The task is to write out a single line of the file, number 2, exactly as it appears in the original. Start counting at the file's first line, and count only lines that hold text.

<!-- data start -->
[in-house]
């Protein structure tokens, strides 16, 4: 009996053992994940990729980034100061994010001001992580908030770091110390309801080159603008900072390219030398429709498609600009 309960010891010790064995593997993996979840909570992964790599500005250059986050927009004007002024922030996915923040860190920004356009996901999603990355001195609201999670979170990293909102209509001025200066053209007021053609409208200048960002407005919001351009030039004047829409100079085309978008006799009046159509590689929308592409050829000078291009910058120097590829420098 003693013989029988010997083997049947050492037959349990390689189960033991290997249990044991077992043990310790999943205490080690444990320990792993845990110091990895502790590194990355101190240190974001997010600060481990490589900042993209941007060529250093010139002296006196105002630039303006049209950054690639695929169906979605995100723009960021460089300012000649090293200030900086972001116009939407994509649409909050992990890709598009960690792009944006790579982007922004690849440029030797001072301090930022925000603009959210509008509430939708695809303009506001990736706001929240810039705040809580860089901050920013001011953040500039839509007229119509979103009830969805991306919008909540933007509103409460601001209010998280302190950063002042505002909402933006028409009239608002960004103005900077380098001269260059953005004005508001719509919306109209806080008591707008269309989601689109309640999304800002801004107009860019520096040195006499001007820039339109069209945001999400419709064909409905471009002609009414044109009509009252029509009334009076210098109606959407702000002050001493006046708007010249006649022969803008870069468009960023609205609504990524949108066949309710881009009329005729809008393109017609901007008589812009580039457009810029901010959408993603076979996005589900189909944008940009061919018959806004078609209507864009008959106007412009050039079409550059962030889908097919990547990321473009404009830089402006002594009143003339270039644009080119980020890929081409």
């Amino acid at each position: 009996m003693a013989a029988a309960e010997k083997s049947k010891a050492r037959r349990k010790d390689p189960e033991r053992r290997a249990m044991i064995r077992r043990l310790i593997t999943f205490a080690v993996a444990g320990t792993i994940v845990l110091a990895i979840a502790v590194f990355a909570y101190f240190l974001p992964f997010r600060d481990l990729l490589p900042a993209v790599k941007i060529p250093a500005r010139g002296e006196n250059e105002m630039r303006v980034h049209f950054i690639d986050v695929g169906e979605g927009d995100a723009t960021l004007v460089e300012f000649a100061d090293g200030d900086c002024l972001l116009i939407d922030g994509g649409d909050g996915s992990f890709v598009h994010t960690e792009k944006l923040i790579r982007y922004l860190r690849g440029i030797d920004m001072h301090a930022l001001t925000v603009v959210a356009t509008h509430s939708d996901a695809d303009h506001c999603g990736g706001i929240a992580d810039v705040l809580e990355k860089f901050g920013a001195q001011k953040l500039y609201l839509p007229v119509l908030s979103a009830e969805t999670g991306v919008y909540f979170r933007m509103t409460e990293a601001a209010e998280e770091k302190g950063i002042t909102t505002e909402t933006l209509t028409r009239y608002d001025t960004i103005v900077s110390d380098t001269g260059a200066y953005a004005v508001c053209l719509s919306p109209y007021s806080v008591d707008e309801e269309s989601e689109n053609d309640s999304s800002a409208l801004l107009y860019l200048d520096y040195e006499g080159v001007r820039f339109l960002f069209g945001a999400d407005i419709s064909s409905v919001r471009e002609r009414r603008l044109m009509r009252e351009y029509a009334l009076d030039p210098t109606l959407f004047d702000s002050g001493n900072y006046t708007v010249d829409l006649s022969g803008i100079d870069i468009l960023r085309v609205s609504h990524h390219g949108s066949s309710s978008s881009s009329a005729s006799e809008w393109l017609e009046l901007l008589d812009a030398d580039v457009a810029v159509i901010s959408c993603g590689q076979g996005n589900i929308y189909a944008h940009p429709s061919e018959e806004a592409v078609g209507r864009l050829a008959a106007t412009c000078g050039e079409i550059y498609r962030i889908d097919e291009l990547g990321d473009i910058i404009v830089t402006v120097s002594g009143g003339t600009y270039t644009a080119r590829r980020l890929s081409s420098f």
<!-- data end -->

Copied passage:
């Protein structure tokens, strides 16, 4: 009996053992994940990729980034100061994010001001992580908030770091110390309801080159603008900072390219030398429709498609600009 309960010891010790064995593997993996979840909570992964790599500005250059986050927009004007002024922030996915923040860190920004356009996901999603990355001195609201999670979170990293909102209509001025200066053209007021053609409208200048960002407005919001351009030039004047829409100079085309978008006799009046159509590689929308592409050829000078291009910058120097590829420098 003693013989029988010997083997049947050492037959349990390689189960033991290997249990044991077992043990310790999943205490080690444990320990792993845990110091990895502790590194990355101190240190974001997010600060481990490589900042993209941007060529250093010139002296006196105002630039303006049209950054690639695929169906979605995100723009960021460089300012000649090293200030900086972001116009939407994509649409909050992990890709598009960690792009944006790579982007922004690849440029030797001072301090930022925000603009959210509008509430939708695809303009506001990736706001929240810039705040809580860089901050920013001011953040500039839509007229119509979103009830969805991306919008909540933007509103409460601001209010998280302190950063002042505002909402933006028409009239608002960004103005900077380098001269260059953005004005508001719509919306109209806080008591707008269309989601689109309640999304800002801004107009860019520096040195006499001007820039339109069209945001999400419709064909409905471009002609009414044109009509009252029509009334009076210098109606959407702000002050001493006046708007010249006649022969803008870069468009960023609205609504990524949108066949309710881009009329005729809008393109017609901007008589812009580039457009810029901010959408993603076979996005589900189909944008940009061919018959806004078609209507864009008959106007412009050039079409550059962030889908097919990547990321473009404009830089402006002594009143003339270039644009080119980020890929081409």